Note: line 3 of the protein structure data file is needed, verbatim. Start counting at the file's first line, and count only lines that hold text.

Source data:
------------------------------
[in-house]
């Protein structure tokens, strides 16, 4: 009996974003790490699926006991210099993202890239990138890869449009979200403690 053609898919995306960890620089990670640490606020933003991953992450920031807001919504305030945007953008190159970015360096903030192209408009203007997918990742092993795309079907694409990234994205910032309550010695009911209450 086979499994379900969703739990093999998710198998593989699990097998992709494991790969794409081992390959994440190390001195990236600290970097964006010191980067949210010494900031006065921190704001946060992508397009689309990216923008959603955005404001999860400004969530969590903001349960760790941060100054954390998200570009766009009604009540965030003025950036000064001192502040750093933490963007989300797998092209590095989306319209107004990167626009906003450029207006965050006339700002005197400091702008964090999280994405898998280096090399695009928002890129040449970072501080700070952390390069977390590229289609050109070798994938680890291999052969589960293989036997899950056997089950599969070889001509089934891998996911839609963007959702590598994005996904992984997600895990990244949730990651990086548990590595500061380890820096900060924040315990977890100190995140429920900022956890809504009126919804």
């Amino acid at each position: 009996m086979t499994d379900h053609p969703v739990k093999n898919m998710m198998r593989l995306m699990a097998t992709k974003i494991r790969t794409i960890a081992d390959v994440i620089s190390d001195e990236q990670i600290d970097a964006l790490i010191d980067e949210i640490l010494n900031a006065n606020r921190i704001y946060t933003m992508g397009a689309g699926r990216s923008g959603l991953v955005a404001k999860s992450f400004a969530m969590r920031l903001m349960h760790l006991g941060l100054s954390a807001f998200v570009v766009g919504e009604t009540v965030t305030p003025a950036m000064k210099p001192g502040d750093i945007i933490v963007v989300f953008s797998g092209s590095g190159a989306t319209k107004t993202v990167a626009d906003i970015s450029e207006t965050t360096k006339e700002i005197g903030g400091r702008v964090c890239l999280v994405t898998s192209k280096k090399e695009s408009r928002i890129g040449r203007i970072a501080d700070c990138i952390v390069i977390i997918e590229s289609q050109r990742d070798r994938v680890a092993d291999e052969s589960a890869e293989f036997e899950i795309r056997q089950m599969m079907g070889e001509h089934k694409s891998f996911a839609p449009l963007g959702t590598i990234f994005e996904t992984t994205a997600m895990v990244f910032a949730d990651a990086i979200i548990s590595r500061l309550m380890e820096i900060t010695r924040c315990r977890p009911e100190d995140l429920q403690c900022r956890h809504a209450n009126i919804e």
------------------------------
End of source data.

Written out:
């Amino acid at each position: 009996m086979t499994d379900h053609p969703v739990k093999n898919m998710m198998r593989l995306m699990a097998t992709k974003i494991r790969t794409i960890a081992d390959v994440i620089s190390d001195e990236q990670i600290d970097a964006l790490i010191d980067e949210i640490l010494n900031a006065n606020r921190i704001y946060t933003m992508g397009a689309g699926r990216s923008g959603l991953v955005a404001k999860s992450f400004a969530m969590r920031l903001m349960h760790l006991g941060l100054s954390a807001f998200v570009v766009g919504e009604t009540v965030t305030p003025a950036m000064k210099p001192g502040d750093i945007i933490v963007v989300f953008s797998g092209s590095g190159a989306t319209k107004t993202v990167a626009d906003i970015s450029e207006t965050t360096k006339e700002i005197g903030g400091r702008v964090c890239l999280v994405t898998s192209k280096k090399e695009s408009r928002i890129g040449r203007i970072a501080d700070c990138i952390v390069i977390i997918e590229s289609q050109r990742d070798r994938v680890a092993d291999e052969s589960a890869e293989f036997e899950i795309r056997q089950m599969m079907g070889e001509h089934k694409s891998f996911a839609p449009l963007g959702t590598i990234f994005e996904t992984t994205a997600m895990v990244f910032a949730d990651a990086i979200i548990s590595r500061l309550m380890e820096i900060t010695r924040c315990r977890p009911e100190d995140l429920q403690c900022r956890h809504a209450n009126i919804e």